- To probe the role of specific brain areas, we inactivated small volumes of cortical tissue by photostimulating channelrhodop- sin-2 (ChR2) in GABAergic interneurons (VGAT-ChR2-EYFP) (Zhao et al., 2011) (Figure S2). Since GABAergic interneurons have dense local axonal arbors (Helmstaedter et al., 2009), this approach is expected to produce potent and local inhibition (Figure 2A). We characterized ''photoinhibition'' in awake mice (Figure S3; see Experimental Procedures).
[Show abstract] [Hide abstract] ABSTRACT: For the past decade, convolutional networks have been used for 3D reconstruction of neurons from electron microscopic (EM) brain images. Recent years have seen great improvements in accuracy, as evidenced by submissions to the SNEMI3D benchmark challenge. Here we report the first submission to surpass the estimate of human accuracy provided by the SNEMI3D leaderboard. A variant of 3D U-Net is trained on a primary task of predicting affinities between nearest neighbor voxels, and an auxiliary task of predicting long-range affinities. The training data is augmented by simulated image defects. The nearest neighbor affinities are used to create an oversegmentation, and then supervoxels are greedily agglomerated based on mean affinity. The resulting SNEMI3D score exceeds the estimate of human accuracy by a large margin. While one should be cautious about extrapolating from the SNEMI3D benchmark to real-world accuracy of large-scale neural circuit reconstruction, our result inspires optimism that the goal of full automation may be realizable in the future.
- Turaga et al.trained convolutional networks to transform an input EM image stack into an output affinity graph, which is subsequently partitioned to produce a segmentation. They included only edges between nearest neighbor voxels in the affinity graph.
[Show abstract] [Hide abstract] ABSTRACT: Learned boundary maps are known to outperform hand- crafted ones as a basis for the watershed algorithm. We show, for the first time, how to train watershed computation jointly with boundary map prediction. The estimator for the merging priorities is cast as a neural network that is con- volutional (over space) and recurrent (over iterations). The latter allows learning of complex shape priors. The method gives the best known seeded segmentation results on the CREMI segmentation challenge.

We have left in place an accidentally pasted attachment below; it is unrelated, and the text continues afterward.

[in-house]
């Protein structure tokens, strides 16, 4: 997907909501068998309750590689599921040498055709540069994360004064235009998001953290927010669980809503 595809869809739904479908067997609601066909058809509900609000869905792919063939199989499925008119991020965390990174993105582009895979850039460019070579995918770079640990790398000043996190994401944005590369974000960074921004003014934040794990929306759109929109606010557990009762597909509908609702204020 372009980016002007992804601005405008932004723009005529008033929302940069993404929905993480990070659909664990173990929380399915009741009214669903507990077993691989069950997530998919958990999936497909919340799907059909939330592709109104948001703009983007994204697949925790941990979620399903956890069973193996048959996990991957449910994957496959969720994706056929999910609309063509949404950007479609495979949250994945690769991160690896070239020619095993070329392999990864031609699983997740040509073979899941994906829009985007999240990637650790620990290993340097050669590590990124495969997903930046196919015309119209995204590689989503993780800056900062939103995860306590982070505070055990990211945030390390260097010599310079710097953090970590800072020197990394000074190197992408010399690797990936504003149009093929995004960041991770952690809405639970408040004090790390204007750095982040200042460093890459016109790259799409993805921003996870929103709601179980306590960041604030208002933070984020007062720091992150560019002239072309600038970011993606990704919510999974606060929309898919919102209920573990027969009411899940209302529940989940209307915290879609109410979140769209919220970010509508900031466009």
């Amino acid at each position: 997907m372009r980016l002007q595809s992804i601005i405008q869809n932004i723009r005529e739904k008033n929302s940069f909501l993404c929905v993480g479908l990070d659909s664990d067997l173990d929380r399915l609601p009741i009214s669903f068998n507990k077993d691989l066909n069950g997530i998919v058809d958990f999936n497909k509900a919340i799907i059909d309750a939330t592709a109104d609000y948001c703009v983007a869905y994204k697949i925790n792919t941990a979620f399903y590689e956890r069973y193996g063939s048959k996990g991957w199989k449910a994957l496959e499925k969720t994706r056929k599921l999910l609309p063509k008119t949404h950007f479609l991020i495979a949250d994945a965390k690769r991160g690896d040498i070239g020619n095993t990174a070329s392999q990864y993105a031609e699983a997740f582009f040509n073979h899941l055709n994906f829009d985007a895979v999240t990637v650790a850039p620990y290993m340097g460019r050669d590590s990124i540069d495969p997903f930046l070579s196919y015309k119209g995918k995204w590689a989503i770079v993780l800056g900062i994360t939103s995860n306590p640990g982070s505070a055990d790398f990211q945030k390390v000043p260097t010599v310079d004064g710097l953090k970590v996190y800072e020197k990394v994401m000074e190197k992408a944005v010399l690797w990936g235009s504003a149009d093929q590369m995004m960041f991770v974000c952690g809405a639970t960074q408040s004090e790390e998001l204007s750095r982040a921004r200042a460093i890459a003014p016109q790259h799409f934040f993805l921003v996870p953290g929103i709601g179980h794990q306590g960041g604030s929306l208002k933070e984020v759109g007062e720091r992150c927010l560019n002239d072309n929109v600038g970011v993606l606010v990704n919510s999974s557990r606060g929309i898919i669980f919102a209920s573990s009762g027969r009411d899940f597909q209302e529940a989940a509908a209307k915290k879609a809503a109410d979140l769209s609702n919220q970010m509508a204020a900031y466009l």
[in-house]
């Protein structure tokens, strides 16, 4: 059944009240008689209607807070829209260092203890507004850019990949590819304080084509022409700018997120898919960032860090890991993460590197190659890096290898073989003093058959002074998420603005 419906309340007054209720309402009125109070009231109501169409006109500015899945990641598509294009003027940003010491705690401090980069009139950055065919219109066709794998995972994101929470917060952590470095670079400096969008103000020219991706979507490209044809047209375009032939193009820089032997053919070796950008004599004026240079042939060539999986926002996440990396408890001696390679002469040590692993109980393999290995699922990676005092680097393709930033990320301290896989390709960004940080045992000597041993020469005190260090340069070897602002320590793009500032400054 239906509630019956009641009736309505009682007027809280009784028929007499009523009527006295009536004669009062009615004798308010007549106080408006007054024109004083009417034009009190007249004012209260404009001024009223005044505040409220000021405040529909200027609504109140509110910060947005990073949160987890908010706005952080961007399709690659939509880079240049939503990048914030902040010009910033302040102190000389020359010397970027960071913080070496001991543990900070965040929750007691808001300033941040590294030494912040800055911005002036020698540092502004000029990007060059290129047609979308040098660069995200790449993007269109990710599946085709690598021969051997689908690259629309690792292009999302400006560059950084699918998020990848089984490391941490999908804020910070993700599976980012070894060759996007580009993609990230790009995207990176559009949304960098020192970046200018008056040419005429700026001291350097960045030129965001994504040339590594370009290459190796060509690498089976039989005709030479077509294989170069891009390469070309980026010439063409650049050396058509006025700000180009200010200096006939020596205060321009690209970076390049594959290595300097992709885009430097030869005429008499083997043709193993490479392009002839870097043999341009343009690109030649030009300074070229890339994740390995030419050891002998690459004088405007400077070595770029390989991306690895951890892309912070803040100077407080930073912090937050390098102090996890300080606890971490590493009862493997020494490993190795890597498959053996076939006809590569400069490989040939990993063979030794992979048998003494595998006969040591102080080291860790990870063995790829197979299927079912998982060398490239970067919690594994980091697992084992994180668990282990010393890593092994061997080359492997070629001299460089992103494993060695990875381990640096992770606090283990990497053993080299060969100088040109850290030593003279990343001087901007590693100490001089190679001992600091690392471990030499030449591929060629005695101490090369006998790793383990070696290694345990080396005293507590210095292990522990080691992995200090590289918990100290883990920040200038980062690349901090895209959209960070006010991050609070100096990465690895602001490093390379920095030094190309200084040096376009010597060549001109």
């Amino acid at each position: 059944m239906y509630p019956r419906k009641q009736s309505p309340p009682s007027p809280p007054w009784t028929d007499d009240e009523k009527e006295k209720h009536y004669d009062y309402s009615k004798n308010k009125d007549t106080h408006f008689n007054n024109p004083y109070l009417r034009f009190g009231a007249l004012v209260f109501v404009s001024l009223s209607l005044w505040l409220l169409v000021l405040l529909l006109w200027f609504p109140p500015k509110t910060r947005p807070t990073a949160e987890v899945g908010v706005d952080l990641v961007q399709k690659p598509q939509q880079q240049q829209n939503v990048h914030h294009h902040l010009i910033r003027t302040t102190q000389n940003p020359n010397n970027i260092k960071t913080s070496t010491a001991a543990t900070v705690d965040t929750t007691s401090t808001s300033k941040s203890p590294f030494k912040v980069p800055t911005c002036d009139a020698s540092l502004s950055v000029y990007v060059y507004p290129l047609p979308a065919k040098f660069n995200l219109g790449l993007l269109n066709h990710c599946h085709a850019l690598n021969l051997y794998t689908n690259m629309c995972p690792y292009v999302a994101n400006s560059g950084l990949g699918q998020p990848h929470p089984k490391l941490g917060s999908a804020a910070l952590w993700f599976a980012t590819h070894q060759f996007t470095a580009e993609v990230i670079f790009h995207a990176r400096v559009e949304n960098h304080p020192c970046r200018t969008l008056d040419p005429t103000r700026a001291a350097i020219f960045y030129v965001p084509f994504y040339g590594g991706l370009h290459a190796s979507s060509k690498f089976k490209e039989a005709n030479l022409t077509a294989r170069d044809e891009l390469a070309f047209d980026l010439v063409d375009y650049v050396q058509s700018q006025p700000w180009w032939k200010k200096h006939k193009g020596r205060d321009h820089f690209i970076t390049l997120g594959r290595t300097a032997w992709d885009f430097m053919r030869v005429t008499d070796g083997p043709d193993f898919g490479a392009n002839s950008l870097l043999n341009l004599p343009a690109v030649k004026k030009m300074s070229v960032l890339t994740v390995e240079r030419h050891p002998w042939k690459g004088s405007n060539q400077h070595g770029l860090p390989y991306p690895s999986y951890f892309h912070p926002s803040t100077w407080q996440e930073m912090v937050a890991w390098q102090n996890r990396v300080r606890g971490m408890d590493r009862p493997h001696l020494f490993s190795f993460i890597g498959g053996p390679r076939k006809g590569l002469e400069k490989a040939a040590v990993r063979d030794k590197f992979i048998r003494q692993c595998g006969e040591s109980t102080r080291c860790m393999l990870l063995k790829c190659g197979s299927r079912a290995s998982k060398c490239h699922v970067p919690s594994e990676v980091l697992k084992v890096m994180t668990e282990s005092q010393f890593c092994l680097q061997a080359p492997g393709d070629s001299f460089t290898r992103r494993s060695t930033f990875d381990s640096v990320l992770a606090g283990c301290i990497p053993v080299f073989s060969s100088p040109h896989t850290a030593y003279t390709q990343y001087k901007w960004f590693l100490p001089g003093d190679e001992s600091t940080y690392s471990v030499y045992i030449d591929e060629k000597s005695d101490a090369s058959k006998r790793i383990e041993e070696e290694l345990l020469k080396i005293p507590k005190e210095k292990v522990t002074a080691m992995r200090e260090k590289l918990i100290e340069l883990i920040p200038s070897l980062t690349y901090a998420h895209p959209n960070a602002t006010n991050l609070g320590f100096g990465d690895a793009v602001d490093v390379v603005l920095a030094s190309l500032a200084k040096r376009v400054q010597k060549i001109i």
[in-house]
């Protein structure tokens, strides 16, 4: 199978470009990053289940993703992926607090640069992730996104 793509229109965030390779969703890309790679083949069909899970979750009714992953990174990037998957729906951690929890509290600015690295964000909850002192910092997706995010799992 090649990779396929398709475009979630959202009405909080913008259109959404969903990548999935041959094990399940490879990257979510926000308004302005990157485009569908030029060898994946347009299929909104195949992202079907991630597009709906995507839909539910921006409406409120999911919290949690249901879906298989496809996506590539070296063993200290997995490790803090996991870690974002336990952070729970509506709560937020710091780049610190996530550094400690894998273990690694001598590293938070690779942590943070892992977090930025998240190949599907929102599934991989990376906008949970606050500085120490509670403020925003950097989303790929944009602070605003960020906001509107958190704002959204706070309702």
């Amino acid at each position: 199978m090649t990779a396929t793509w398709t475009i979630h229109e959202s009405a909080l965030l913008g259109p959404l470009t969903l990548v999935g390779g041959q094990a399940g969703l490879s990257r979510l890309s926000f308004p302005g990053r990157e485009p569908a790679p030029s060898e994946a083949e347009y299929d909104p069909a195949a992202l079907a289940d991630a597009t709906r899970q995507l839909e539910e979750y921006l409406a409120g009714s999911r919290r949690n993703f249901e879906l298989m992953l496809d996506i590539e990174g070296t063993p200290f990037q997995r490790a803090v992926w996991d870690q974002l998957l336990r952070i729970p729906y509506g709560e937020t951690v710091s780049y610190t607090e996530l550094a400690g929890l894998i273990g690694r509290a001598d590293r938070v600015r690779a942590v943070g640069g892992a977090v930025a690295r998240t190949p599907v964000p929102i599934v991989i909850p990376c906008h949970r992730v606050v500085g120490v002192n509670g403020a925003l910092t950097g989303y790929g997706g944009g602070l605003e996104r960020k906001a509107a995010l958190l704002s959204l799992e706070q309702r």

- Such a network was successfully used as a basis for watershed segmentation in. The MALIS algorithmcomputes shortest paths between pairs of nodes and applies a correction to the highest edge along paths affected by false splits or mergers. This is similar to our training, but we apply corrections to root error edges as defined below.
[Show abstract] [Hide abstract] ABSTRACT: Images projected onto the retina of an animal eye are rarely still. Instead, they usually contain motion signals originating either from moving objects or from retinal slip caused by self-motion. Accordingly, motion signals tell the animal in which direction a predator, prey, or the animal itself is moving. At the neural level, visual motion detection has been proposed to extract directional information by a delay-and-compare mechanism, representing a classic example of neural computation. Neurons responding selectively to motion in one but not in the other direction have been identified in many systems, most prominently in the mammalian retina and the fly optic lobe. Technological advances have now allowed researchers to characterize these neurons' upstream circuits in exquisite detail. Focusing on these upstream circuits, we review and compare recent progress in understanding the mechanisms that generate direction selectivity in the early visual system of mammals and flies. Expected final online publication date for the Annual Review of Neuroscience Volume 40 is July 8, 2017. Please see http://www.annualreviews.org/page/journal/pubdates for revised estimates.